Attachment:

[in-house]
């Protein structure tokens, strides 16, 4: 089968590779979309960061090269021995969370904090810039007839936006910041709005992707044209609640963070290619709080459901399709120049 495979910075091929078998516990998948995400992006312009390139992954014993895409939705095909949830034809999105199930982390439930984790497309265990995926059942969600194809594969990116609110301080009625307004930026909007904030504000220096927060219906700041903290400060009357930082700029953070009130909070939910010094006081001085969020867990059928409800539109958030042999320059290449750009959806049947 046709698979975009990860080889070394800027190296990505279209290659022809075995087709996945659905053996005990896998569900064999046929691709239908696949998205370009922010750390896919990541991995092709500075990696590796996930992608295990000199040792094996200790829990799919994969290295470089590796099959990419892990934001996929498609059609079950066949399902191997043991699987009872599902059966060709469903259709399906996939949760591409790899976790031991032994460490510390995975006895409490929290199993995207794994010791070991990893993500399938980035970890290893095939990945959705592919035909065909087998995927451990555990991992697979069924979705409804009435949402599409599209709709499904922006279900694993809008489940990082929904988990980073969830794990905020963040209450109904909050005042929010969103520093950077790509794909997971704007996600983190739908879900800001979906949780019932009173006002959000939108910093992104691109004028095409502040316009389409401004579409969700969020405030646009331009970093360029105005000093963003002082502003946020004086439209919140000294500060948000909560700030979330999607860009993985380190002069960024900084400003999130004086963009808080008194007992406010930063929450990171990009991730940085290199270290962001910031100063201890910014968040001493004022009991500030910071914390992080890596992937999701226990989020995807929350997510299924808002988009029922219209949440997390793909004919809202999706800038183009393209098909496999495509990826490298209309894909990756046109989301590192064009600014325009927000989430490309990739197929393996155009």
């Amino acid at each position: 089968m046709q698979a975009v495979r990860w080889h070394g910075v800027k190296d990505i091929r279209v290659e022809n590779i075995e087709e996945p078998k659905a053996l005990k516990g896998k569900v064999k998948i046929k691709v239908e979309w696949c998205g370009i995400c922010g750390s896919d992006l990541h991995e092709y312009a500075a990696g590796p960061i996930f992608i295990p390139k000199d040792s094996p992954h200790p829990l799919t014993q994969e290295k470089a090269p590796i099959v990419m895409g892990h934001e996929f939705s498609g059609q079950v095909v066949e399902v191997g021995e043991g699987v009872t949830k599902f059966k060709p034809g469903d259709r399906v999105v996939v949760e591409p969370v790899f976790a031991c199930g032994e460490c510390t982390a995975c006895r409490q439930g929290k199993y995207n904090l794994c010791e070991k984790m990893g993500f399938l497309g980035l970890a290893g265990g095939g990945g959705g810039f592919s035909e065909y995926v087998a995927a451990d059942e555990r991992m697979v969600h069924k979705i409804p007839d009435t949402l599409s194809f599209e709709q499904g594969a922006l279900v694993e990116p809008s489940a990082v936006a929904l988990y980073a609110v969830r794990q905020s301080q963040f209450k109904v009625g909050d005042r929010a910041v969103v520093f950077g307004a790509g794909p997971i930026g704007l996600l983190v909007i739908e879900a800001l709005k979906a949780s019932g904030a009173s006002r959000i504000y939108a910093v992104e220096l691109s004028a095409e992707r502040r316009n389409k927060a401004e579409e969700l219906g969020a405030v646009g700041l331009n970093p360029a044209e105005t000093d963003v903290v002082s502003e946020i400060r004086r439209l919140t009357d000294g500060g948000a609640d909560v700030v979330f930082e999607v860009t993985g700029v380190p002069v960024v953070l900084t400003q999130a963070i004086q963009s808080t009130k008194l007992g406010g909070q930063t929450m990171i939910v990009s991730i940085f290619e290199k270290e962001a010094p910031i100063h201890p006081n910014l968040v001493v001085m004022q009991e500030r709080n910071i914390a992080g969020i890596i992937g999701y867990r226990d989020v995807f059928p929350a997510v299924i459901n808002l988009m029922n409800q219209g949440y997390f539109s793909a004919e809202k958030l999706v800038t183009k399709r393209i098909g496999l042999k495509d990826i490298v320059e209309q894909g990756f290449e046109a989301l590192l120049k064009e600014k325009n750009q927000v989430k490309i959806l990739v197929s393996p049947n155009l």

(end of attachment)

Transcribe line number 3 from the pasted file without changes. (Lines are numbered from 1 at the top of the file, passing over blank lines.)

């Amino acid at each position: 089968m046709q698979a975009v495979r990860w080889h070394g910075v800027k190296d990505i091929r279209v290659e022809n590779i075995e087709e996945p078998k659905a053996l005990k516990g896998k569900v064999k998948i046929k691709v239908e979309w696949c998205g370009i995400c922010g750390s896919d992006l990541h991995e092709y312009a500075a990696g590796p960061i996930f992608i295990p390139k000199d040792s094996p992954h200790p829990l799919t014993q994969e290295k470089a090269p590796i099959v990419m895409g892990h934001e996929f939705s498609g059609q079950v095909v066949e399902v191997g021995e043991g699987v009872t949830k599902f059966k060709p034809g469903d259709r399906v999105v996939v949760e591409p969370v790899f976790a031991c199930g032994e460490c510390t982390a995975c006895r409490q439930g929290k199993y995207n904090l794994c010791e070991k984790m990893g993500f399938l497309g980035l970890a290893g265990g095939g990945g959705g810039f592919s035909e065909y995926v087998a995927a451990d059942e555990r991992m697979v969600h069924k979705i409804p007839d009435t949402l599409s194809f599209e709709q499904g594969a922006l279900v694993e990116p809008s489940a990082v936006a929904l988990y980073a609110v969830r794990q905020s301080q963040f209450k109904v009625g909050d005042r929010a910041v969103v520093f950077g307004a790509g794909p997971i930026g704007l996600l983190v909007i739908e879900a800001l709005k979906a949780s019932g904030a009173s006002r959000i504000y939108a910093v992104e220096l691109s004028a095409e992707r502040r316009n389409k927060a401004e579409e969700l219906g969020a405030v646009g700041l331009n970093p360029a044209e105005t000093d963003v903290v002082s502003e946020i400060r004086r439209l919140t009357d000294g500060g948000a609640d909560v700030v979330f930082e999607v860009t993985g700029v380190p002069v960024v953070l900084t400003q999130a963070i004086q963009s808080t009130k008194l007992g406010g909070q930063t929450m990171i939910v990009s991730i940085f290619e290199k270290e962001a010094p910031i100063h201890p006081n910014l968040v001493v001085m004022q009991e500030r709080n910071i914390a992080g969020i890596i992937g999701y867990r226990d989020v995807f059928p929350a997510v299924i459901n808002l988009m029922n409800q219209g949440y997390f539109s793909a004919e809202k958030l999706v800038t183009k399709r393209i098909g496999l042999k495509d990826i490298v320059e209309q894909g990756f290449e046109a989301l590192l120049k064009e600014k325009n750009q927000v989430k490309i959806l990739v197929s393996p049947n155009l």